The Mac that saved Apple (and Steve Jobs)
Deep inside the Bondi Blue
Spinning stuff and nifty speakers
While the RAM upgrades — both video and system — on the Bondi Blue are straightforward, upgrading the hard drive is less straightforward. But it's doable — especially if you're not lumbered with XXL hands, as is yours truly.
Four-thousand, three-hundred, and eleven megabytes — and each one well-appreciated (click to enlarge)
With only 4.3GB of space to work with, upgrading your Bondi Blue's hard drive was certainly welcome. However, because the iMac's ATA implementation doesn't support 48-bit logical block addressing, you're limited to hard drives of 137GB or under.
According to the venerable LowEndMac, you can also upgrade a Bondi's CD-ROM drive to a CD-RW drive. I've never seen a DVD-ROM upgrade for tray-loading CD-ROM iMacs such as the Bondi Blue, but that certainly doesn't mean they don't exist. I don't get out much.
Before we crack open our Bondi Blue to take a look at its bulky, dangerous, and archaic CRT display, let's take another look at those cables that I unhooked right before I slid out the system tray:
The one in the center is an eight-pin mini-DIN RS-232/RS-422 cable — which makes sense, seeing as how it snakes around the side of the CRT display and hooks up to the iMac's front-mounted infrared sensor:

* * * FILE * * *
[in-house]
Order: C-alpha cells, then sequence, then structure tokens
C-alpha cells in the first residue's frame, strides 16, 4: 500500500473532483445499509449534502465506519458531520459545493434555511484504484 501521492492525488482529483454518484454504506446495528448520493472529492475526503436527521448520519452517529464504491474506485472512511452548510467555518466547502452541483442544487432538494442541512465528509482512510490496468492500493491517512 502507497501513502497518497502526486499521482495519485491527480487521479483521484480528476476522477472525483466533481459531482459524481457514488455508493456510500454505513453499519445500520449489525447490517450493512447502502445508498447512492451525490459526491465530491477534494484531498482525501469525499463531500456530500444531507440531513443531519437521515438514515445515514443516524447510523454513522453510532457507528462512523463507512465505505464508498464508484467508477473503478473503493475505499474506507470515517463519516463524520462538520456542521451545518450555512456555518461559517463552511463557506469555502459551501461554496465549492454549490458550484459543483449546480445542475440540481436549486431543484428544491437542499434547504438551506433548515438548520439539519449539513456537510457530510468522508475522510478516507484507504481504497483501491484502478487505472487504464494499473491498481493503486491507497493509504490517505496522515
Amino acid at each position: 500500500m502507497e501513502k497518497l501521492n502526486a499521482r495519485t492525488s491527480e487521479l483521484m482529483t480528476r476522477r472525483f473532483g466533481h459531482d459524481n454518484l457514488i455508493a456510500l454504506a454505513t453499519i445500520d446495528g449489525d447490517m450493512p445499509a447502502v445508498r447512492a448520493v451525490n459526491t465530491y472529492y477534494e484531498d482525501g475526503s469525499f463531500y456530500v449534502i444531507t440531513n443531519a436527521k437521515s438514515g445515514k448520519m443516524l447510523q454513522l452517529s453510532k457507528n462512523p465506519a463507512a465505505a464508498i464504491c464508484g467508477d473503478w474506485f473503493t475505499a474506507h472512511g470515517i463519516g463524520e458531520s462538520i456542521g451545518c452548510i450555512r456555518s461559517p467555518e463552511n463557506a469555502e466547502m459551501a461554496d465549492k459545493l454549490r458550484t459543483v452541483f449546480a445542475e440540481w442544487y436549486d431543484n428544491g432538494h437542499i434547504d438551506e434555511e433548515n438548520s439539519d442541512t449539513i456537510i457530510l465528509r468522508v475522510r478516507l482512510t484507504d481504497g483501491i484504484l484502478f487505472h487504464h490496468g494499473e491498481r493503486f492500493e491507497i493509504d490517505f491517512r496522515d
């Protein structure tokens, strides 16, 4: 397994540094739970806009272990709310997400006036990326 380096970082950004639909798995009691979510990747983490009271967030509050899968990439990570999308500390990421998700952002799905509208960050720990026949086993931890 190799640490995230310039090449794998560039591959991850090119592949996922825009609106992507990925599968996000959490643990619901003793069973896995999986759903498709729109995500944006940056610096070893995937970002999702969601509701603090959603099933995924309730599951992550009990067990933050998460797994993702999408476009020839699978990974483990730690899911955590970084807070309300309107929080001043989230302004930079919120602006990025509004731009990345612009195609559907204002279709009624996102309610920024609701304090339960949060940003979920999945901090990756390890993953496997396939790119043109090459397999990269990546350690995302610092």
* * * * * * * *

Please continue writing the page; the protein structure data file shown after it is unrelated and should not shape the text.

What is interesting about the photograph of that cable's destination, however, isn't the silver rectangular infrared-sensor unit to which it connects. Of greater interest is the translucent chamber with a curved top to the sensor's right, inside of which you can see a translucent tube.
That unit is a pint-sized speaker enclosure for the iMac's SRS stereo sound system, and the tube-within-a-box setup is essentially a bass-reflex system, but with the porting happening in the back end of the enclosure and not the front.
The iMac had a deservedly good reputation for decent sound despite its speakers' size. That little translucent box is one reason why.
Sponsored: Network DDoS protection